Tuesday, June 10, 2008

Sporting News

In news from the NY Times, the Sporting News is being reincarnated, in part as a digital newsletter. But that is not why I post. My interest is in the first sentence of the article:

When Sporting News first hit the presses in 1886, there was no World Series, no National Football League, and no Cracker Jack, much less the Internet, mobile score updates or jeering sports bloggers.

Chalk one up for ignorance on that score. There was indeed an 1886 World Series, in which the St. Louis Browns of the American Association defeated the Chicago White Stockings of the National League, 4 games to 2. You probably know the White Stockings, the second oldest* baseball club still in existence, as the modern day Chicago Cubs.

That series was full of great players, too - Charlie Comiskey, Cap Anson, Parisian Bob Caruthers, and King Kelly, to name a few. To relegate a wonderful piece of baseball history to nonexistence merely because MLB cares to ignore it is ridiculous.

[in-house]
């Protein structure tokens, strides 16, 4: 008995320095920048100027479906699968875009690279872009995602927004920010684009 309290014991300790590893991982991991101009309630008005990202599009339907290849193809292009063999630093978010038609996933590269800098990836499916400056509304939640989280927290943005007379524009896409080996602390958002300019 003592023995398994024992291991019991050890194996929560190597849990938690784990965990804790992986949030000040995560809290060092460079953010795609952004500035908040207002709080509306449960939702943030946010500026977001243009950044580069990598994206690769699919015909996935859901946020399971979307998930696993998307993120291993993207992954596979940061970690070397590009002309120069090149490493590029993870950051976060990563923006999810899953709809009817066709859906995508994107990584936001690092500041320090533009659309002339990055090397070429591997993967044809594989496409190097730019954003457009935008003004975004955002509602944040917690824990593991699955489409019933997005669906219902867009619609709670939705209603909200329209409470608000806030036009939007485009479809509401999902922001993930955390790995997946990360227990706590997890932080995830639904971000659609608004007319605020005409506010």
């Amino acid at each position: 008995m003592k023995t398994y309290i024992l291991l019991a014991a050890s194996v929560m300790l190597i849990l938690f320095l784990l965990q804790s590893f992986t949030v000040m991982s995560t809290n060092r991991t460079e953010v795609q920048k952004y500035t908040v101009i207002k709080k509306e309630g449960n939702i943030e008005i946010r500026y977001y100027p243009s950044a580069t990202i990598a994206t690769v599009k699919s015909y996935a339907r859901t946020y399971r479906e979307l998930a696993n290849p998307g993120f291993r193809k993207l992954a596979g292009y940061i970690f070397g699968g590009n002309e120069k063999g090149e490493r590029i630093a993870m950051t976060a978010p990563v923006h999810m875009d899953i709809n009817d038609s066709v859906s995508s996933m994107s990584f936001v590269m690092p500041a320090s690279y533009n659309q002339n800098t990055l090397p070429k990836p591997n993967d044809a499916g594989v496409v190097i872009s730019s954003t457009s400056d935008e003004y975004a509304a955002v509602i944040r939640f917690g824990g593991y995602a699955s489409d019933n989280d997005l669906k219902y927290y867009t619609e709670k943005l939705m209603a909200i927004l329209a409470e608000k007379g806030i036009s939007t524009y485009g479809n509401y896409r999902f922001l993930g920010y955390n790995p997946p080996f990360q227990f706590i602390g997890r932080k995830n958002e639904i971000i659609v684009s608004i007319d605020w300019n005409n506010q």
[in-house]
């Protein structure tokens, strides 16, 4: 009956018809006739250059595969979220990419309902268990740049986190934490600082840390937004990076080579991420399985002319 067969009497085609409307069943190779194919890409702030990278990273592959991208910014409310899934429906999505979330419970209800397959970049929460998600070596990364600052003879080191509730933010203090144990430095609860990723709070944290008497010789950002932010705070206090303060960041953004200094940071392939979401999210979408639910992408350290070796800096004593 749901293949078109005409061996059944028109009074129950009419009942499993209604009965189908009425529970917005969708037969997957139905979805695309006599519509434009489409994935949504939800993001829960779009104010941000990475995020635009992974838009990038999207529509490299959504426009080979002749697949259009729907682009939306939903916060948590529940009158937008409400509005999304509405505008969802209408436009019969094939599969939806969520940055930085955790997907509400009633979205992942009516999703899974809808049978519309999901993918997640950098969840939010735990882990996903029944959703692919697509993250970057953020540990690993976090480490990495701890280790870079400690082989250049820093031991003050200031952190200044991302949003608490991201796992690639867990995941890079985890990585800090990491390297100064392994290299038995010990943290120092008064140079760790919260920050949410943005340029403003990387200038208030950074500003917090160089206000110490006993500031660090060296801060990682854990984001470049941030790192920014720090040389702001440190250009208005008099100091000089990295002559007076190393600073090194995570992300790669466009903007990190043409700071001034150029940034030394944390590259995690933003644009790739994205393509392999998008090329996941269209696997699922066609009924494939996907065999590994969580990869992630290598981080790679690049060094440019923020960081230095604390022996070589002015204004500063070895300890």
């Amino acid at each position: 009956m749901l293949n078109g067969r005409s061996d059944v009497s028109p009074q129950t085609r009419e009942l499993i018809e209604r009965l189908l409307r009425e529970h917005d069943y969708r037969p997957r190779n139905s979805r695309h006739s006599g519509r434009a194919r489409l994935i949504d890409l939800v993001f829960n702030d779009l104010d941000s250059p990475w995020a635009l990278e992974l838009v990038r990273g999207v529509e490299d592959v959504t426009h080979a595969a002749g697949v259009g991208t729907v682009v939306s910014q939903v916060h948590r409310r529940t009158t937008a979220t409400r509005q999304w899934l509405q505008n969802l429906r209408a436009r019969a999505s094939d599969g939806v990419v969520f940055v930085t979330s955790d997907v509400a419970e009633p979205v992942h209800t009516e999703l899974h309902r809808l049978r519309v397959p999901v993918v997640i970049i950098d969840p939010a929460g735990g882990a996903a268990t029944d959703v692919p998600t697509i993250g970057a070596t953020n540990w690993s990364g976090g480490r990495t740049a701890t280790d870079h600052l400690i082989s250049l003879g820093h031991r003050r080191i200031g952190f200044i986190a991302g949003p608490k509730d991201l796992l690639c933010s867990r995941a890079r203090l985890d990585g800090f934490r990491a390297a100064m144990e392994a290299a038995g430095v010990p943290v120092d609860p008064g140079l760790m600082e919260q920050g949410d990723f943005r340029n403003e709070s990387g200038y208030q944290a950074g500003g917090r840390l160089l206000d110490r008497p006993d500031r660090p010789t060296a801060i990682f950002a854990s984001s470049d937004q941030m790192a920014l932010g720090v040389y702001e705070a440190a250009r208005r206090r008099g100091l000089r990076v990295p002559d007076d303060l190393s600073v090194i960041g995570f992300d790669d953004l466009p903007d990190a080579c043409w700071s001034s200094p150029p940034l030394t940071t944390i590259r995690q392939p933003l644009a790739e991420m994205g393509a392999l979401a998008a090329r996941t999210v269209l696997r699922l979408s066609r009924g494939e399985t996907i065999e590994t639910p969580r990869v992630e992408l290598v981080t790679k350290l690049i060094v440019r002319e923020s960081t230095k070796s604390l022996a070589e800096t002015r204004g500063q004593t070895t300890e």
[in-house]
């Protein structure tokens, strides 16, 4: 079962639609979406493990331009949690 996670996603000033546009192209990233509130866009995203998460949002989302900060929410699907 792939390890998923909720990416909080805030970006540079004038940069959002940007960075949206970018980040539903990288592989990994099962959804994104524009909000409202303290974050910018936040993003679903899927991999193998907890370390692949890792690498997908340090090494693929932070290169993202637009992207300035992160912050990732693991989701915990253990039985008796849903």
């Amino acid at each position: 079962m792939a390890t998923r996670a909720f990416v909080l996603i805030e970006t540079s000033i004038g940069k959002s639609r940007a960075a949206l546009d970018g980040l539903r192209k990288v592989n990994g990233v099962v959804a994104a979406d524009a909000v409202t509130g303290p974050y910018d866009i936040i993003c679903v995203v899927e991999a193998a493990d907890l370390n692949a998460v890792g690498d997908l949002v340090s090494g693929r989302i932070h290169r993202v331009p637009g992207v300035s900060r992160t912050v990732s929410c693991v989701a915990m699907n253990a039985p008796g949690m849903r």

* The oldest club is, of course, the Atlanta Braves, which started life as the Cincinnati Red Stockings in 1866.

6 comments:

Anonymous said...

and of course...there was national football league in England, as there had been for a few years by 1886.....

David D said...

Actually, while the Football Association dates to 1863, the Football League was not founded until 1888.

Fahmi said...

It always seemed a little ironic that the White Stockings didn't become the White Sox, and the Red Stockings the Red Sox. How do you go from stockings to braves?

David D said...

The White Sox were originally named in tribute to the older Chicago club. I suspect the same is true of the Red Sox in Boston. As to the Braves - that emerged from a long series of names given by fans, papers, or the club itself. Doves and Beaneaters are my favorites.

Anonymous said...

Sorry, just a dim limey here; you are right of course.... :)

Steph said...

I hope you let the NYT know of their error!!